It’s been a grey week. Yesterday, I had an appointment in town – and I’m always glad to have the stretch of greenway to ride. It’s not that I mind riding in traffic, but having a stretch of traffic-free – and stoplight free – pavement makes the trip much that much easier.
While I was at my optometrist’s office, I had a brief conversation with his assistant about cycling. She told me that she and her husband and finally unearthed their old bicycles out of the back of their garage, had them tuned up, and had started to do a little riding – but “not on the street!”
And the usual comments followed … too many crazy drivers out there, too scary to ride on the road, the fear of being hit by a car. While I was so happy to find out that she and her husband were re-discovering the joy of cycling, it also made me a little sad. It’s so unfortunate that people who really want to try to ride about town, past the constraints of bike paths and greenways, have reasonably legitimate fear of doing so.
This morning I read an insightful blog post by one of my favorite twitter pals and cycling bloggers in Austin, TX – Tim Starry, aka An Old Guy On 2 Wheels. Tim is a really great guy, an enthusiastic cyclist and cycling advocate, a devoted family man, and I feel honored to call him a friend (and you must check out his blog). He just attended a cycling transportation lecture highlighting a Canadian group called 8-80 Cities, who pose a really interesting question: (basically) is your local pedestrian/cycling infrastructure adequate for an 8-year old and an 80-year old to use safely?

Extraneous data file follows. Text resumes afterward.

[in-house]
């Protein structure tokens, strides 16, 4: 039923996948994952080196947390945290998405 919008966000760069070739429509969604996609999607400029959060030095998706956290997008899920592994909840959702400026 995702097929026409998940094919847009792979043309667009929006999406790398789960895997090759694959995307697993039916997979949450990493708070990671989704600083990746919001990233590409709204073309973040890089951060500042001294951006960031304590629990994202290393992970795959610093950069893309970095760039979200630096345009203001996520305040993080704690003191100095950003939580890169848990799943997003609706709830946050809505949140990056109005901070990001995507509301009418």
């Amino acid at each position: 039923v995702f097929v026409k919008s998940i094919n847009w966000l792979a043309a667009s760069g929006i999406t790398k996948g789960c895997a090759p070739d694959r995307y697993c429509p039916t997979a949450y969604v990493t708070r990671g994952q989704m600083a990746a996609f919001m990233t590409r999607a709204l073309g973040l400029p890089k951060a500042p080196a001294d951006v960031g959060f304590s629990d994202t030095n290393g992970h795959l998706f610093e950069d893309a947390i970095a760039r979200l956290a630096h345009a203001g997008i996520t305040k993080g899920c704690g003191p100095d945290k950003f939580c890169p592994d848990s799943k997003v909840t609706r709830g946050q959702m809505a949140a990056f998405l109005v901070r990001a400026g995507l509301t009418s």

In our case, I’d have to say yes to our local Greenway for the most part … but a resounding no to too many other places throughout town.
Tim also cited an excellent and revealing article (definnitely worth a read) by the Portland Bureau of Transportation that discusses the large demographic of people who are curious about cycling and might like try cycling for transportation, but are fearful about the traffic interaction component. Just like the woman I talked with at my optometrist’s office, and likely the majority of the people using our local greenway.